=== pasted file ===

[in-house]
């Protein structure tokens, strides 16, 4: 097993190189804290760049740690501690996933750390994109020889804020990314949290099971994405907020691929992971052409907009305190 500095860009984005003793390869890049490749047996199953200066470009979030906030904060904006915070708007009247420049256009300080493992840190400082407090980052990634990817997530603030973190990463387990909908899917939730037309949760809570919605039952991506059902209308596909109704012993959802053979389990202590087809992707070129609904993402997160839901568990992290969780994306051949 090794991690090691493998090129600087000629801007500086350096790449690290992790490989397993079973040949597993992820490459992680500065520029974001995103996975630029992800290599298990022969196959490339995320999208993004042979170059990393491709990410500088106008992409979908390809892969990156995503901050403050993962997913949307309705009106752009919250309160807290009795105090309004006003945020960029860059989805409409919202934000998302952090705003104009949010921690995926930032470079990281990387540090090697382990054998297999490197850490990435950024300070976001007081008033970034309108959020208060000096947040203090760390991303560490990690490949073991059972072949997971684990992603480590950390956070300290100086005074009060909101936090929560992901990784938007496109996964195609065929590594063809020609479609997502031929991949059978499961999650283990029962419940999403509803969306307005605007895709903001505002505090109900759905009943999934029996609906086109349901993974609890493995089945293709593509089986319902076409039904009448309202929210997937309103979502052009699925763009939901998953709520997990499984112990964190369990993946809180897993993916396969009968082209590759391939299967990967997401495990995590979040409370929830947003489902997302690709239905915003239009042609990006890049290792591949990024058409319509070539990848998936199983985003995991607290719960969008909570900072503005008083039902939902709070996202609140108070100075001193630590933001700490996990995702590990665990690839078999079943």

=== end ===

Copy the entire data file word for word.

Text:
[in-house]
């Protein structure tokens, strides 16, 4: 097993190189804290760049740690501690996933750390994109020889804020990314949290099971994405907020691929992971052409907009305190 500095860009984005003793390869890049490749047996199953200066470009979030906030904060904006915070708007009247420049256009300080493992840190400082407090980052990634990817997530603030973190990463387990909908899917939730037309949760809570919605039952991506059902209308596909109704012993959802053979389990202590087809992707070129609904993402997160839901568990992290969780994306051949 090794991690090691493998090129600087000629801007500086350096790449690290992790490989397993079973040949597993992820490459992680500065520029974001995103996975630029992800290599298990022969196959490339995320999208993004042979170059990393491709990410500088106008992409979908390809892969990156995503901050403050993962997913949307309705009106752009919250309160807290009795105090309004006003945020960029860059989805409409919202934000998302952090705003104009949010921690995926930032470079990281990387540090090697382990054998297999490197850490990435950024300070976001007081008033970034309108959020208060000096947040203090760390991303560490990690490949073991059972072949997971684990992603480590950390956070300290100086005074009060909101936090929560992901990784938007496109996964195609065929590594063809020609479609997502031929991949059978499961999650283990029962419940999403509803969306307005605007895709903001505002505090109900759905009943999934029996609906086109349901993974609890493995089945293709593509089986319902076409039904009448309202929210997937309103979502052009699925763009939901998953709520997990499984112990964190369990993946809180897993993916396969009968082209590759391939299967990967997401495990995590979040409370929830947003489902997302690709239905915003239009042609990006890049290792591949990024058409319509070539990848998936199983985003995991607290719960969008909570900072503005008083039902939902709070996202609140108070100075001193630590933001700490996990995702590990665990690839078999079943």